Cutting Off Circulation<p>As well as devastating low-lying and coastal areas around the world, melting polar ice could set off another tipping point: a disablement to the AMOC.</p><p>This circulation system drives a northward flow of warm, salty water on the upper layers of the ocean from the tropics to the northeast Atlantic region, and a southward flow of cold water deep in the ocean.</p><p>The ocean conveyor belt has a major effect on the climate, seasonal cycles and temperature in western and northern Europe. It means the region is warmer than other areas of similar latitude.</p><p>But melting ice from the Greenland ice sheet could threaten the AMOC system. It would dilute the salty sea water in the north Atlantic, making the water lighter and less able or unable to sink. This would slow the engine that drives this ocean circulation.</p><p><a href="https://www.carbonbrief.org/atlantic-conveyor-belt-has-slowed-15-per-cent-since-mid-twentieth-century" target="_blank">Recent research</a> suggests the AMOC has already weakened by around 15% since the middle of the 20th century. If this continues, it could have a major impact on the climate of the northern hemisphere, but particularly Europe. It may even lead to the <a href="https://ore.exeter.ac.uk/repository/handle/10871/39731?show=full" target="_blank" rel="noopener noreferrer">cessation of arable farming</a> in the UK, for instance.</p><p>It may also reduce rainfall over the Amazon basin, impact the monsoon systems in Asia and, by bringing warm waters into the Southern Ocean, further destabilize ice in Antarctica and accelerate global sea level rise.</p>
The Atlantic Meridional Overturning Circulation has a major effect on the climate. Praetorius (2018)
Is it Time to Declare a Climate Emergency?<p>At what stage, and at what rise in global temperatures, will these tipping points be reached? No one is entirely sure. It may take centuries, millennia or it could be imminent.</p><p>But as COVID-19 taught us, we need to prepare for the expected. We were aware of the risk of a pandemic. We also knew that we were not sufficiently prepared. But we didn't act in a meaningful manner. Thankfully, we have been able to fast-track the production of vaccines to combat COVID-19. But there is no vaccine for climate change once we have passed these tipping points.</p><p><a href="https://www.weforum.org/reports/the-global-risks-report-2021" target="_blank">We need to act now on our climate</a>. Act like these tipping points are imminent. And stop thinking of climate change as a slow-moving, long-term threat that enables us to kick the problem down the road and let future generations deal with it. We must take immediate action to reduce global warming and fulfill our commitments to the <a href="https://www.ipcc.ch/sr15/" target="_blank" rel="noopener noreferrer">Paris Agreement</a>, and build resilience with these tipping points in mind.</p><p>We need to plan now to mitigate greenhouse gas emissions, but we also need to plan for the impacts, such as the ability to feed everyone on the planet, develop plans to manage flood risk, as well as manage the social and geopolitical impacts of human migrations that will be a consequence of fight or flight decisions.</p><p>Breaching these tipping points would be cataclysmic and potentially far more devastating than COVID-19. Some may not enjoy hearing these messages, or consider them to be in the realm of science fiction. But if it injects a sense of urgency to make us respond to climate change like we have done to the pandemic, then we must talk more about what has happened before and will happen again.</p><p>Otherwise we will continue playing Jenga with our planet. And ultimately, there will only be one loser – us.</p>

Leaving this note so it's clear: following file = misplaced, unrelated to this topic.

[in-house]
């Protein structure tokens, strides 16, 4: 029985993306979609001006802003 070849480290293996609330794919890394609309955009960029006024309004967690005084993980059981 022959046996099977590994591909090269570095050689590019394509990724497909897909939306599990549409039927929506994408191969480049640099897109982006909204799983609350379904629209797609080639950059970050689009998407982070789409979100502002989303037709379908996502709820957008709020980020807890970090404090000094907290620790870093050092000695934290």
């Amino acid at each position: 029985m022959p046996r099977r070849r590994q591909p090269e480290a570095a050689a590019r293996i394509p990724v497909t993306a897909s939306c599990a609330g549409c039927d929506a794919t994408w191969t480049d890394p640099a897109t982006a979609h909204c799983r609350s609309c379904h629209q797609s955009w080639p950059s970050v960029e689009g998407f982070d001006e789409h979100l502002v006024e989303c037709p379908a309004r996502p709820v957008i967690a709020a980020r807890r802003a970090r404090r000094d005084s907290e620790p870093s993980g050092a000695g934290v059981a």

By John R. Platt
The period of the 45th presidency will go down as dark days for the United States — not just for the violent insurgency and impeachment that capped off Donald Trump's four years in office, but for every regressive action that came before.
- Biden Announces $2 Trillion Climate and Green Recovery Plan ... ›
- How Biden and Kerry Can Rebuild America's Climate Leadership ... ›
- Biden's EPA Pick Michael Regan Urged to Address Environmental ... ›
- How Joe Biden's Climate Plan Compares to the Green New Deal ... ›